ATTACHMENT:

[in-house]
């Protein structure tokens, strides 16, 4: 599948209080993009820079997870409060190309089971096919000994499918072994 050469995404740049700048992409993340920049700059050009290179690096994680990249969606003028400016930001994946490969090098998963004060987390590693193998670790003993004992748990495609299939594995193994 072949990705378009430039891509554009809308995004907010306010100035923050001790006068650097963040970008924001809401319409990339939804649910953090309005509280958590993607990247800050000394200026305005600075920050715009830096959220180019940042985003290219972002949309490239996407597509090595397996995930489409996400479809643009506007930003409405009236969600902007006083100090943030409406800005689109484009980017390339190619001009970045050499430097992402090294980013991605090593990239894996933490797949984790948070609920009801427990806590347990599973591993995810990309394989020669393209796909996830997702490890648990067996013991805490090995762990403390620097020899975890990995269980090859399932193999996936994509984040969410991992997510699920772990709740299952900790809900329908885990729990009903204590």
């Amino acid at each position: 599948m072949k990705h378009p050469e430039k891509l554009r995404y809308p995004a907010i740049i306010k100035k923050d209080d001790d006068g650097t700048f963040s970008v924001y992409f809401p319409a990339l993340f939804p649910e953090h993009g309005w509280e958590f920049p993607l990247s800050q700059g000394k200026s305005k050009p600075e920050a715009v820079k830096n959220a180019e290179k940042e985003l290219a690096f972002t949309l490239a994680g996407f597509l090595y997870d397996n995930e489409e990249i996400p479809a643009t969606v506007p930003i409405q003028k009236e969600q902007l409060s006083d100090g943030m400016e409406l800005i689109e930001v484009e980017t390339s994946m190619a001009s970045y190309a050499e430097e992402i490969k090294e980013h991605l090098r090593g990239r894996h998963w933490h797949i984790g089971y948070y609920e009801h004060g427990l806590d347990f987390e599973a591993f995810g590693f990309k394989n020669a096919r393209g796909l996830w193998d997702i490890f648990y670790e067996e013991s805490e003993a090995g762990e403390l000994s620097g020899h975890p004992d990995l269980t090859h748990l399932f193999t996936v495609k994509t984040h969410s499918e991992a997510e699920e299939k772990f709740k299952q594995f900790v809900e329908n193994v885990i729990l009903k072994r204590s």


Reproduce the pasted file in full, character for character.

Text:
[in-house]
């Protein structure tokens, strides 16, 4: 599948209080993009820079997870409060190309089971096919000994499918072994 050469995404740049700048992409993340920049700059050009290179690096994680990249969606003028400016930001994946490969090098998963004060987390590693193998670790003993004992748990495609299939594995193994 072949990705378009430039891509554009809308995004907010306010100035923050001790006068650097963040970008924001809401319409990339939804649910953090309005509280958590993607990247800050000394200026305005600075920050715009830096959220180019940042985003290219972002949309490239996407597509090595397996995930489409996400479809643009506007930003409405009236969600902007006083100090943030409406800005689109484009980017390339190619001009970045050499430097992402090294980013991605090593990239894996933490797949984790948070609920009801427990806590347990599973591993995810990309394989020669393209796909996830997702490890648990067996013991805490090995762990403390620097020899975890990995269980090859399932193999996936994509984040969410991992997510699920772990709740299952900790809900329908885990729990009903204590």
């Amino acid at each position: 599948m072949k990705h378009p050469e430039k891509l554009r995404y809308p995004a907010i740049i306010k100035k923050d209080d001790d006068g650097t700048f963040s970008v924001y992409f809401p319409a990339l993340f939804p649910e953090h993009g309005w509280e958590f920049p993607l990247s800050q700059g000394k200026s305005k050009p600075e920050a715009v820079k830096n959220a180019e290179k940042e985003l290219a690096f972002t949309l490239a994680g996407f597509l090595y997870d397996n995930e489409e990249i996400p479809a643009t969606v506007p930003i409405q003028k009236e969600q902007l409060s006083d100090g943030m400016e409406l800005i689109e930001v484009e980017t390339s994946m190619a001009s970045y190309a050499e430097e992402i490969k090294e980013h991605l090098r090593g990239r894996h998963w933490h797949i984790g089971y948070y609920e009801h004060g427990l806590d347990f987390e599973a591993f995810g590693f990309k394989n020669a096919r393209g796909l996830w193998d997702i490890f648990y670790e067996e013991s805490e003993a090995g762990e403390l000994s620097g020899h975890p004992d990995l269980t090859h748990l399932f193999t996936v495609k994509t984040h969410s499918e991992a997510e699920e299939k772990f709740k299952q594995f900790v809900e329908n193994v885990i729990l009903k072994r204590s």